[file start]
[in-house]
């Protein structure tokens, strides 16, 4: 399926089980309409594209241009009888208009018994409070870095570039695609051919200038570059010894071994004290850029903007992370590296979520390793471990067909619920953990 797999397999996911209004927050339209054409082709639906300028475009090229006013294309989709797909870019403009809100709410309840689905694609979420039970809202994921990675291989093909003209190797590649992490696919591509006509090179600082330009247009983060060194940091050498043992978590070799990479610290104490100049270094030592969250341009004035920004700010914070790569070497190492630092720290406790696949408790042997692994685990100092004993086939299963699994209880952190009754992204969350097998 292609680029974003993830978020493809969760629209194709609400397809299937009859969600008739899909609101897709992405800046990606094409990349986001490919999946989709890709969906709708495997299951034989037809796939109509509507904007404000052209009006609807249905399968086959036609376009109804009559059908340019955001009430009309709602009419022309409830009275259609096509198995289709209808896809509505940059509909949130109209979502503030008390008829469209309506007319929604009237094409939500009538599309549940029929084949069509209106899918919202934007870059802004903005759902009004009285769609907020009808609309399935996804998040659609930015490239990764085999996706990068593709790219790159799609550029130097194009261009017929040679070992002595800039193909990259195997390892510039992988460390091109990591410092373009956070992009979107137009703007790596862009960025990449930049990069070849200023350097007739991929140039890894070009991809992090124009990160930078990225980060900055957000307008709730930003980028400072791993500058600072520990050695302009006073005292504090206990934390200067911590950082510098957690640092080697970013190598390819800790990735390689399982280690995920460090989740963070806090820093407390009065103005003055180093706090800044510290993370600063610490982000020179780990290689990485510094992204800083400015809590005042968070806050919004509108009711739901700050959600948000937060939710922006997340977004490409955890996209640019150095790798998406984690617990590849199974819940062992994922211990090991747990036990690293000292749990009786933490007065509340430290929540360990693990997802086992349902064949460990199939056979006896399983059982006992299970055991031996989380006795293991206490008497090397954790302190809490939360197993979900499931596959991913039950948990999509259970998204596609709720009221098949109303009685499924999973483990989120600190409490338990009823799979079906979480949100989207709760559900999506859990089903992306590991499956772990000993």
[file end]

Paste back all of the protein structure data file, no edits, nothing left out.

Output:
[in-house]
């Protein structure tokens, strides 16, 4: 399926089980309409594209241009009888208009018994409070870095570039695609051919200038570059010894071994004290850029903007992370590296979520390793471990067909619920953990 797999397999996911209004927050339209054409082709639906300028475009090229006013294309989709797909870019403009809100709410309840689905694609979420039970809202994921990675291989093909003209190797590649992490696919591509006509090179600082330009247009983060060194940091050498043992978590070799990479610290104490100049270094030592969250341009004035920004700010914070790569070497190492630092720290406790696949408790042997692994685990100092004993086939299963699994209880952190009754992204969350097998 292609680029974003993830978020493809969760629209194709609400397809299937009859969600008739899909609101897709992405800046990606094409990349986001490919999946989709890709969906709708495997299951034989037809796939109509509507904007404000052209009006609807249905399968086959036609376009109804009559059908340019955001009430009309709602009419022309409830009275259609096509198995289709209808896809509505940059509909949130109209979502503030008390008829469209309506007319929604009237094409939500009538599309549940029929084949069509209106899918919202934007870059802004903005759902009004009285769609907020009808609309399935996804998040659609930015490239990764085999996706990068593709790219790159799609550029130097194009261009017929040679070992002595800039193909990259195997390892510039992988460390091109990591410092373009956070992009979107137009703007790596862009960025990449930049990069070849200023350097007739991929140039890894070009991809992090124009990160930078990225980060900055957000307008709730930003980028400072791993500058600072520990050695302009006073005292504090206990934390200067911590950082510098957690640092080697970013190598390819800790990735390689399982280690995920460090989740963070806090820093407390009065103005003055180093706090800044510290993370600063610490982000020179780990290689990485510094992204800083400015809590005042968070806050919004509108009711739901700050959600948000937060939710922006997340977004490409955890996209640019150095790798998406984690617990590849199974819940062992994922211990090991747990036990690293000292749990009786933490007065509340430290929540360990693990997802086992349902064949460990199939056979006896399983059982006992299970055991031996989380006795293991206490008497090397954790302190809490939360197993979900499931596959991913039950948990999509259970998204596609709720009221098949109303009685499924999973483990989120600190409490338990009823799979079906979480949100989207709760559900999506859990089903992306590991499956772990000993």